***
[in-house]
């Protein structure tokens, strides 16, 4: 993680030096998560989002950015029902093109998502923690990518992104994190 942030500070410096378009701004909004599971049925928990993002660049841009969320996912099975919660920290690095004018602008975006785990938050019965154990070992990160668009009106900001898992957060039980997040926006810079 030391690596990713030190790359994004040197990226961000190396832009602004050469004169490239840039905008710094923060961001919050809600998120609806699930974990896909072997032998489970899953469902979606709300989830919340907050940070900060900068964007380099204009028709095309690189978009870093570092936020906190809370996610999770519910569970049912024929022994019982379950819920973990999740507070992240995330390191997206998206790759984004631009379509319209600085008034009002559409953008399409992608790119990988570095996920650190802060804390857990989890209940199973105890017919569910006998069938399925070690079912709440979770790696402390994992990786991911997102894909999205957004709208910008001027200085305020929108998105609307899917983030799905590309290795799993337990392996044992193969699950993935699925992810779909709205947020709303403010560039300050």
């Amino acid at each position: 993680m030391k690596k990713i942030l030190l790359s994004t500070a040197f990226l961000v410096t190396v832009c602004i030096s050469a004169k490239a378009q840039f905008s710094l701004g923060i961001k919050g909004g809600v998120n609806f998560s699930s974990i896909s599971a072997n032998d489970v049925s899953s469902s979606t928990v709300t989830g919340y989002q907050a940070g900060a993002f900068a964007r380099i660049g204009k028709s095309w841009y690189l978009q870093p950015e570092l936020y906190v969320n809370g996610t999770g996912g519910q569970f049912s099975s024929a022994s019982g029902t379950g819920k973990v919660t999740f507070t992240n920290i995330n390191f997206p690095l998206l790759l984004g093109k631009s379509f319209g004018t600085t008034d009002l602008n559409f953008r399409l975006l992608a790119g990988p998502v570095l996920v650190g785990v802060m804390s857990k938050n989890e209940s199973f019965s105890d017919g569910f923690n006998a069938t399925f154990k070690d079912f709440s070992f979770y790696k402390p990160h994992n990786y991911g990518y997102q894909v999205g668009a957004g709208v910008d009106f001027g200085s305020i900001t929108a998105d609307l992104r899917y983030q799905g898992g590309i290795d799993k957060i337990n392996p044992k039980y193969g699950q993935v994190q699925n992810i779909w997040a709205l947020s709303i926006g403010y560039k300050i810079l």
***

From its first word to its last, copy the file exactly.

[in-house]
């Protein structure tokens, strides 16, 4: 993680030096998560989002950015029902093109998502923690990518992104994190 942030500070410096378009701004909004599971049925928990993002660049841009969320996912099975919660920290690095004018602008975006785990938050019965154990070992990160668009009106900001898992957060039980997040926006810079 030391690596990713030190790359994004040197990226961000190396832009602004050469004169490239840039905008710094923060961001919050809600998120609806699930974990896909072997032998489970899953469902979606709300989830919340907050940070900060900068964007380099204009028709095309690189978009870093570092936020906190809370996610999770519910569970049912024929022994019982379950819920973990999740507070992240995330390191997206998206790759984004631009379509319209600085008034009002559409953008399409992608790119990988570095996920650190802060804390857990989890209940199973105890017919569910006998069938399925070690079912709440979770790696402390994992990786991911997102894909999205957004709208910008001027200085305020929108998105609307899917983030799905590309290795799993337990392996044992193969699950993935699925992810779909709205947020709303403010560039300050």
């Amino acid at each position: 993680m030391k690596k990713i942030l030190l790359s994004t500070a040197f990226l961000v410096t190396v832009c602004i030096s050469a004169k490239a378009q840039f905008s710094l701004g923060i961001k919050g909004g809600v998120n609806f998560s699930s974990i896909s599971a072997n032998d489970v049925s899953s469902s979606t928990v709300t989830g919340y989002q907050a940070g900060a993002f900068a964007r380099i660049g204009k028709s095309w841009y690189l978009q870093p950015e570092l936020y906190v969320n809370g996610t999770g996912g519910q569970f049912s099975s024929a022994s019982g029902t379950g819920k973990v919660t999740f507070t992240n920290i995330n390191f997206p690095l998206l790759l984004g093109k631009s379509f319209g004018t600085t008034d009002l602008n559409f953008r399409l975006l992608a790119g990988p998502v570095l996920v650190g785990v802060m804390s857990k938050n989890e209940s199973f019965s105890d017919g569910f923690n006998a069938t399925f154990k070690d079912f709440s070992f979770y790696k402390p990160h994992n990786y991911g990518y997102q894909v999205g668009a957004g709208v910008d009106f001027g200085s305020i900001t929108a998105d609307l992104r899917y983030q799905g898992g590309i290795d799993k957060i337990n392996p044992k039980y193969g699950q993935v994190q699925n992810i779909w997040a709205l947020s709303i926006g403010y560039k300050i810079l």